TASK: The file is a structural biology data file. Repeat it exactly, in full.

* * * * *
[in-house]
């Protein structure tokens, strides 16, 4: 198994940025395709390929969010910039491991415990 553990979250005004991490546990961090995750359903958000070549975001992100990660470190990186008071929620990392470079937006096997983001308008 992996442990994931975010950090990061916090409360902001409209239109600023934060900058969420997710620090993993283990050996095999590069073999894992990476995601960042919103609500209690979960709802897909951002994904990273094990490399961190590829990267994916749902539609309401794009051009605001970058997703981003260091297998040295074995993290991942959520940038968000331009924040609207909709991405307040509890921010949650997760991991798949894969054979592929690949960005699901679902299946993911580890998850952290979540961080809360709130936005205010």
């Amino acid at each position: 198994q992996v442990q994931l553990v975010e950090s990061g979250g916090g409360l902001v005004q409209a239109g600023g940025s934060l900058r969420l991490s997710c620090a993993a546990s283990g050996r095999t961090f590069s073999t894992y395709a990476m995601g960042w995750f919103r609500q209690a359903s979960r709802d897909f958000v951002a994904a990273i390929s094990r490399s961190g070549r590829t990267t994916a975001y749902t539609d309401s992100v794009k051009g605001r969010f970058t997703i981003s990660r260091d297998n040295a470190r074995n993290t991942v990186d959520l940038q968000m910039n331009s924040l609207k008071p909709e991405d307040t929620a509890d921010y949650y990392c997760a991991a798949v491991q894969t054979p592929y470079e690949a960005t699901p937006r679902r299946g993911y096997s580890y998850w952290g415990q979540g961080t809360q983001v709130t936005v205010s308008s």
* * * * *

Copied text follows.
[in-house]
């Protein structure tokens, strides 16, 4: 198994940025395709390929969010910039491991415990 553990979250005004991490546990961090995750359903958000070549975001992100990660470190990186008071929620990392470079937006096997983001308008 992996442990994931975010950090990061916090409360902001409209239109600023934060900058969420997710620090993993283990050996095999590069073999894992990476995601960042919103609500209690979960709802897909951002994904990273094990490399961190590829990267994916749902539609309401794009051009605001970058997703981003260091297998040295074995993290991942959520940038968000331009924040609207909709991405307040509890921010949650997760991991798949894969054979592929690949960005699901679902299946993911580890998850952290979540961080809360709130936005205010």
């Amino acid at each position: 198994q992996v442990q994931l553990v975010e950090s990061g979250g916090g409360l902001v005004q409209a239109g600023g940025s934060l900058r969420l991490s997710c620090a993993a546990s283990g050996r095999t961090f590069s073999t894992y395709a990476m995601g960042w995750f919103r609500q209690a359903s979960r709802d897909f958000v951002a994904a990273i390929s094990r490399s961190g070549r590829t990267t994916a975001y749902t539609d309401s992100v794009k051009g605001r969010f970058t997703i981003s990660r260091d297998n040295a470190r074995n993290t991942v990186d959520l940038q968000m910039n331009s924040l609207k008071p909709e991405d307040t929620a509890d921010y949650y990392c997760a991991a798949v491991q894969t054979p592929y470079e690949a960005t699901p937006r679902r299946g993911y096997s580890y998850w952290g415990q979540g961080t809360q983001v709130t936005v205010s308008s």